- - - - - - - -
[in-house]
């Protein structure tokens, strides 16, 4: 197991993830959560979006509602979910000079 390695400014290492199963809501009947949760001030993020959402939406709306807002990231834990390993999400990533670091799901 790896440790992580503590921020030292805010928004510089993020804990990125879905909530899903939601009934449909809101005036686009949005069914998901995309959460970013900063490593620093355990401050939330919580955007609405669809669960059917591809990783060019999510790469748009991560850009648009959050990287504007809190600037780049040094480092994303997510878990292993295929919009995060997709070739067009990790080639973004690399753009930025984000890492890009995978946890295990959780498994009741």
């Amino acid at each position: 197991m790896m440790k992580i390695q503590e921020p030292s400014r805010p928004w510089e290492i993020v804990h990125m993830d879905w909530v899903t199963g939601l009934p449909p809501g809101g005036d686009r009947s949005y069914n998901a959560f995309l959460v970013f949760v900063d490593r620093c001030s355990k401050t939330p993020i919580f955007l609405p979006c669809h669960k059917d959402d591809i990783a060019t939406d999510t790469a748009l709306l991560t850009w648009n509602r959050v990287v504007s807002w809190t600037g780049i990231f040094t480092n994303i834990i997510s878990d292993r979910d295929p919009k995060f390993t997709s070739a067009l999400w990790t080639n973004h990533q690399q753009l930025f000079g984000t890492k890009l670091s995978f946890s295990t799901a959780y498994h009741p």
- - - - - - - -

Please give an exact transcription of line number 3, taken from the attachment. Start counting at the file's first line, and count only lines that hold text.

């Amino acid at each position: 197991m790896m440790k992580i390695q503590e921020p030292s400014r805010p928004w510089e290492i993020v804990h990125m993830d879905w909530v899903t199963g939601l009934p449909p809501g809101g005036d686009r009947s949005y069914n998901a959560f995309l959460v970013f949760v900063d490593r620093c001030s355990k401050t939330p993020i919580f955007l609405p979006c669809h669960k059917d959402d591809i990783a060019t939406d999510t790469a748009l709306l991560t850009w648009n509602r959050v990287v504007s807002w809190t600037g780049i990231f040094t480092n994303i834990i997510s878990d292993r979910d295929p919009k995060f390993t997709s070739a067009l999400w990790t080639n973004h990533q690399q753009l930025f000079g984000t890492k890009l670091s995978f946890s295990t799901a959780y498994h009741p």